But in late June, following reports that Brough made aggressive, unwanted sexual advances against several women in recent years, two GOP challengers entered the race. Brough denies the allegations. And while complaints have been filed, no charges or sanctions have been brought against him.
“We need change,” said one of his challengers, Melanie Eustice, chief of administration in the Orange County District Attorney’s Office.
Eustice and another GOP challenger, Mission Viejo Councilman Ed Sachs, both entered the race after the fundraising period, so the financial side of the race will become more clear after Jan. 31, 2020, when the next reports are due.
Political Landscape: Petrie-Norris raises more than $600K for re-election, Dixon leads challengers
By HILLARY DAVIS
Freshman Assemblywoman Cottie Petrie-Norris (D-Laguna Beach) is currently far ahead of her two declared 2020 rivals in terms of fundraising as she seeks to hold onto her seat in the 74th District.
Petrie-Norris raised about $614,000 between Jan. 1 and June 30, the latest financial disclosures show. Republican challengers Diane Dixon and Kelly Ernby raised about $208,000 and $72,000, respectively, over the same period.
“Thanks to donations of all amounts, I am confident we will have the resources to run a sophisticated and effective campaign — one that is focused on the progress we are making on critical issues such as housing and homelessness, climate change, public safety and economic development,” Petrie-Norris said in a statement. “I look forward to continuing this momentum.”
Although her totals aren’t as robust as Petrie-Norris’ so far, Dixon is leading all candidates seeking to unseat Assembly incumbents statewide.
"Republicans and [independent] voters in the 74th District are uniting against the far-left, one-party-dominated policies coming from Sacramento that Cottie Petrie-Norris has embraced,” Dixon said in a statement. “Sacramento has not made us safer. Sacramento has not fixed our roads. Sacramento has not fixed the pension crisis. But Sacramento does spend more of our money and then doles it back in celebrations with oversized checks. We can do better than that and the voters and donors know it.”
The 74th Assembly District covers Newport Beach, Costa Mesa, Laguna Beach, part of Huntington Beach and most of Irvine.
Over in Assembly District 72 — which covers Fountain Valley and a portion of Huntington Beach — incumbent Tyler Diep (R-Westminster) raised about $310,000. He is currently running unopposed.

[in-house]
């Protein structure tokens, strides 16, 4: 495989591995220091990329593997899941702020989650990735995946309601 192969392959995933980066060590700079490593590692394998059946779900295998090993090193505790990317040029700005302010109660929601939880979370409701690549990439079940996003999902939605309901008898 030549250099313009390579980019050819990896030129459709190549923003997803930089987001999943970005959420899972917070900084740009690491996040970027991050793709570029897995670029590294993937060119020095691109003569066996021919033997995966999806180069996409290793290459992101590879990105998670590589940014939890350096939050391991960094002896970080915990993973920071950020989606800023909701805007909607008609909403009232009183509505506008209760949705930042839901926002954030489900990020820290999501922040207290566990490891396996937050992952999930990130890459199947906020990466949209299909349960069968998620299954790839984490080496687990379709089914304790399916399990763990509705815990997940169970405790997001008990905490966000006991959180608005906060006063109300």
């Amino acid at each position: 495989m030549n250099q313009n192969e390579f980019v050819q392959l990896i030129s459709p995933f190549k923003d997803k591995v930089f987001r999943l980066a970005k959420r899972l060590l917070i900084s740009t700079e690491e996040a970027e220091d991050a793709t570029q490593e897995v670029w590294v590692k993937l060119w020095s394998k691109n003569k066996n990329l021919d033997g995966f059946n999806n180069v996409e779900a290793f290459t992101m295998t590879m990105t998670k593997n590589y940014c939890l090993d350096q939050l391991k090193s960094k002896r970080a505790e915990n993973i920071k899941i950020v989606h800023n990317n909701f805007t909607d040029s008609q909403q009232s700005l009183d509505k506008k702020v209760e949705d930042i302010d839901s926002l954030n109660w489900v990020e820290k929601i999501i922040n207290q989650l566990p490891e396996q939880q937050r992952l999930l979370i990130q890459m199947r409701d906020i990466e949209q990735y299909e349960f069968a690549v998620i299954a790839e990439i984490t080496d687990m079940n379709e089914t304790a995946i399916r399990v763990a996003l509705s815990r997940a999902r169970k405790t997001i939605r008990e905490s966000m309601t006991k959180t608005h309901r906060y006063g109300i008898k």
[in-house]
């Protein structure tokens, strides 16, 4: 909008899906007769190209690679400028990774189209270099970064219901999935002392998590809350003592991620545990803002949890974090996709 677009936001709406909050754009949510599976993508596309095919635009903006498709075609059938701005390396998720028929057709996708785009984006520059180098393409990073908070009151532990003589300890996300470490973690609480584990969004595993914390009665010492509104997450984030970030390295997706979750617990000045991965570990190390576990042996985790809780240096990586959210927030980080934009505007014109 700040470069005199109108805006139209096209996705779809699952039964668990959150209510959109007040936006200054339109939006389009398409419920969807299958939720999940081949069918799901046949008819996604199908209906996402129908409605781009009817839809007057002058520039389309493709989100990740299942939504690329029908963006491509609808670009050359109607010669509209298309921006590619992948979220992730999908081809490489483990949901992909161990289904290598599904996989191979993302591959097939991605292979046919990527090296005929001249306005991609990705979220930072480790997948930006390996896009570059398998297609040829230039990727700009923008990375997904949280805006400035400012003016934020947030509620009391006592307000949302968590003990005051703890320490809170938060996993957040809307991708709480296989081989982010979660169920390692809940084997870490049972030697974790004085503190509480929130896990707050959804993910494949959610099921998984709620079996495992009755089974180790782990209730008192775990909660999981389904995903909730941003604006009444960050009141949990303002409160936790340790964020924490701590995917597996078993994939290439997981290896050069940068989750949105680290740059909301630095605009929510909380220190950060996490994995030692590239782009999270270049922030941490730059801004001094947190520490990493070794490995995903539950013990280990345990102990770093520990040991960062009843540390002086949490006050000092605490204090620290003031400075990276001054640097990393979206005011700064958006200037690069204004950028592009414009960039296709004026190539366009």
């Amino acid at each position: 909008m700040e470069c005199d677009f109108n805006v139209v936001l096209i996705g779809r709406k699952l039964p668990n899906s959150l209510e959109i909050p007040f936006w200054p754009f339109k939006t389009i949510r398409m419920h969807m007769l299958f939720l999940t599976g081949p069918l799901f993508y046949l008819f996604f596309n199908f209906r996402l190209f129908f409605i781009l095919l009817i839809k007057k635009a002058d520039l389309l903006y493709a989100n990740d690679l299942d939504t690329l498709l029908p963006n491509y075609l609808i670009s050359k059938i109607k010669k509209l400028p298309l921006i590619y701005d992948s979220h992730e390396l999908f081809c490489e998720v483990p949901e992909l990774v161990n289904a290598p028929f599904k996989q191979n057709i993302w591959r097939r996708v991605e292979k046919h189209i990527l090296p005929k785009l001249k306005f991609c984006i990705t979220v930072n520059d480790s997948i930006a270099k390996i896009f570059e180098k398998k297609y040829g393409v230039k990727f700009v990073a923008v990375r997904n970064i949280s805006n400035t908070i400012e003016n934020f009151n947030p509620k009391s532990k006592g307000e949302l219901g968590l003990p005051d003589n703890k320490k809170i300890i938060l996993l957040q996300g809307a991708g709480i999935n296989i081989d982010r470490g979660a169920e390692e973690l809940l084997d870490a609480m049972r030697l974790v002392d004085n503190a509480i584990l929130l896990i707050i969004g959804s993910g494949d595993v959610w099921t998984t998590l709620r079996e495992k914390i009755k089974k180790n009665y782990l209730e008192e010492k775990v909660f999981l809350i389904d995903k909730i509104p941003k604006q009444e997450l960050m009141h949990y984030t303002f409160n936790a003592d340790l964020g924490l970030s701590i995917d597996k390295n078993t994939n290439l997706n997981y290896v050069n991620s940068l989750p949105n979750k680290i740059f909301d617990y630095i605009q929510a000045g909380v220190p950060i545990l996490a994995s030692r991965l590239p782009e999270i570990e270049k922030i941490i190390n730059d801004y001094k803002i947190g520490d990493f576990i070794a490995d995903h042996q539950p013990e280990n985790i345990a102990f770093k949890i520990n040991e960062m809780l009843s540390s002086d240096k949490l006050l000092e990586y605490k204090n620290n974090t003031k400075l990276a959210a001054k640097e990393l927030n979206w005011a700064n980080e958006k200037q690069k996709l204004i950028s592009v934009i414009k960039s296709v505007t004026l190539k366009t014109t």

In state Senate District 37, challenger Dave Min is pacing the three-candidate pack in terms of fundraising.
The candidates for the 37th Senate District are, from left, incumbent John
Moorlach, Katrina Foley and Dave Min.
Min, a UC Irvine law professor, pulled in about $325,000 from Jan. 1 to June 30. Fellow challenger Katrina Foley raised $246,000, while incumbent John Moorlach (R-Costa Mesa) raised about $164,000.
Min and Foley are Democrats.
“I’m so proud of the people-powered movement we’re building on the ground here in SD 37,” Min said in a statement. “Sen. Moorlach is a career politician whose extremist views — on Donald Trump, immigration, the environment, women’s rights and gun control — are completely out of touch with the values of hardworking Orange County families.”
The district includes Costa Mesa, Newport Beach, Laguna Beach and about half of Huntington Beach, plus Irvine.
Campaign contribution forms were submitted to the Secretary of State’s office. Figures are rounded to the nearest dollar.
74th Assembly District
- Contributions received: $613,588
- Expenditures made: $70,188
- Ending cash balance: $557,734
- Contributions received: $207,790
- Expenditures made: $33,452
- Ending cash balance: $177,338
- Contributions received: $72,433
- Expenditures made: $23,864
- Ending cash balance: $54,028
72nd Assembly District
- Contributions received: $309,650
- Expenditures made: $29,002
- Ending cash balance: $280,648
37th Senate District
- Contributions received: $163,803
- Expenditures made: $41,243
- Ending cash balance: $233,925
- Contributions received: $246,384
- Expenditures made: $69,494
- Ending cash balance: $181,986
- Contributions received: $325,393
- Expenditures made: $87,235
- Ending cash balance: $245,092